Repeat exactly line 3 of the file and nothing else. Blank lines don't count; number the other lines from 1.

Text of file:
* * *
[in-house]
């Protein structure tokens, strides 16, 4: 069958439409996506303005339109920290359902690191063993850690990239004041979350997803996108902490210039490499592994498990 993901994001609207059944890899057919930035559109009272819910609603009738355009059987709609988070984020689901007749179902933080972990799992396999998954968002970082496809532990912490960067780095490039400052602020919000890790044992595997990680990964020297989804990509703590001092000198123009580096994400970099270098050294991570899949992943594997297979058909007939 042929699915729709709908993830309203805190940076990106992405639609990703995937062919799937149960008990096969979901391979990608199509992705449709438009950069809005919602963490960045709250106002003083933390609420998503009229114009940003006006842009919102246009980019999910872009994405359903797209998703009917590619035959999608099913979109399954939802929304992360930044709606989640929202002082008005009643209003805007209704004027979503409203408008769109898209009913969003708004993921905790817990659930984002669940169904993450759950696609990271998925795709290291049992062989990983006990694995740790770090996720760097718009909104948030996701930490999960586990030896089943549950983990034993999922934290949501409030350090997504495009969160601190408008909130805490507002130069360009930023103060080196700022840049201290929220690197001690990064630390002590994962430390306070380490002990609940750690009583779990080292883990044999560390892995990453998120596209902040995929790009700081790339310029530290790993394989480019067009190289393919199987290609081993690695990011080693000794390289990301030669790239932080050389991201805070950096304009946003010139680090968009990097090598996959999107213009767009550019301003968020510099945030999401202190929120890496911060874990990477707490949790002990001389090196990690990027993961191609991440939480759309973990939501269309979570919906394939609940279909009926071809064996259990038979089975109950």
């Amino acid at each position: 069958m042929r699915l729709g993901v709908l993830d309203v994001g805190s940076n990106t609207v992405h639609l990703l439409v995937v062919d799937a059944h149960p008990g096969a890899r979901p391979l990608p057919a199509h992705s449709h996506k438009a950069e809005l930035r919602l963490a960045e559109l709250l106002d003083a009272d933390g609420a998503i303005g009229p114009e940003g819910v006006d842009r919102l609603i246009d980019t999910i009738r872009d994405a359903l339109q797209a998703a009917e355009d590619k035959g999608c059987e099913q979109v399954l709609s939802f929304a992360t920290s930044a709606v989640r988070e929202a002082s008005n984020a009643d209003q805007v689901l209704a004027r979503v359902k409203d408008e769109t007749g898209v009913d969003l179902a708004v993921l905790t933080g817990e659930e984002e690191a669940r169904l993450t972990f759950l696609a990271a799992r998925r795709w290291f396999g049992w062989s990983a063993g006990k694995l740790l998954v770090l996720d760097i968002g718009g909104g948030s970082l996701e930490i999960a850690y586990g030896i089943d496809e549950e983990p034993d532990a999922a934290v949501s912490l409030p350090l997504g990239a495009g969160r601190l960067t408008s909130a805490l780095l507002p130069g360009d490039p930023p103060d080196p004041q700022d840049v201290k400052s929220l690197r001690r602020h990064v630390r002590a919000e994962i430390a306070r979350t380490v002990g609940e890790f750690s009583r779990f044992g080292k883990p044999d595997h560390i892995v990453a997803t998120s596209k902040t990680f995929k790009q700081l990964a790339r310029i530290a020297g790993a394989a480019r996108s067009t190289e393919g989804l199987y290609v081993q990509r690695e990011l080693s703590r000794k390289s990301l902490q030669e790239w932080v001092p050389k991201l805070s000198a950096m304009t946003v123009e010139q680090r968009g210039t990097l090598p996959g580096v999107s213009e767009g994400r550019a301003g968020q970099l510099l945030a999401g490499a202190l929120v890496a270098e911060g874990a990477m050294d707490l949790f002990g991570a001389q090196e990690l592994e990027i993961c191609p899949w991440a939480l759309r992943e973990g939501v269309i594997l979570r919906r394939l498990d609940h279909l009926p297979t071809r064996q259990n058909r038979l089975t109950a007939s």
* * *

């Amino acid at each position: 069958m042929r699915l729709g993901v709908l993830d309203v994001g805190s940076n990106t609207v992405h639609l990703l439409v995937v062919d799937a059944h149960p008990g096969a890899r979901p391979l990608p057919a199509h992705s449709h996506k438009a950069e809005l930035r919602l963490a960045e559109l709250l106002d003083a009272d933390g609420a998503i303005g009229p114009e940003g819910v006006d842009r919102l609603i246009d980019t999910i009738r872009d994405a359903l339109q797209a998703a009917e355009d590619k035959g999608c059987e099913q979109v399954l709609s939802f929304a992360t920290s930044a709606v989640r988070e929202a002082s008005n984020a009643d209003q805007v689901l209704a004027r979503v359902k409203d408008e769109t007749g898209v009913d969003l179902a708004v993921l905790t933080g817990e659930e984002e690191a669940r169904l993450t972990f759950l696609a990271a799992r998925r795709w290291f396999g049992w062989s990983a063993g006990k694995l740790l998954v770090l996720d760097i968002g718009g909104g948030s970082l996701e930490i999960a850690y586990g030896i089943d496809e549950e983990p034993d532990a999922a934290v949501s912490l409030p350090l997504g990239a495009g969160r601190l960067t408008s909130a805490l780095l507002p130069g360009d490039p930023p103060d080196p004041q700022d840049v201290k400052s929220l690197r001690r602020h990064v630390r002590a919000e994962i430390a306070r979350t380490v002990g609940e890790f750690s009583r779990f044992g080292k883990p044999d595997h560390i892995v990453a997803t998120s596209k902040t990680f995929k790009q700081l990964a790339r310029i530290a020297g790993a394989a480019r996108s067009t190289e393919g989804l199987y290609v081993q990509r690695e990011l080693s703590r000794k390289s990301l902490q030669e790239w932080v001092p050389k991201l805070s000198a950096m304009t946003v123009e010139q680090r968009g210039t990097l090598p996959g580096v999107s213009e767009g994400r550019a301003g968020q970099l510099l945030a999401g490499a202190l929120v890496a270098e911060g874990a990477m050294d707490l949790f002990g991570a001389q090196e990690l592994e990027i993961c191609p899949w991440a939480l759309r992943e973990g939501v269309i594997l979570r919906r394939l498990d609940h279909l009926p297979t071809r064996q259990n058909r038979l089975t109950a007939s």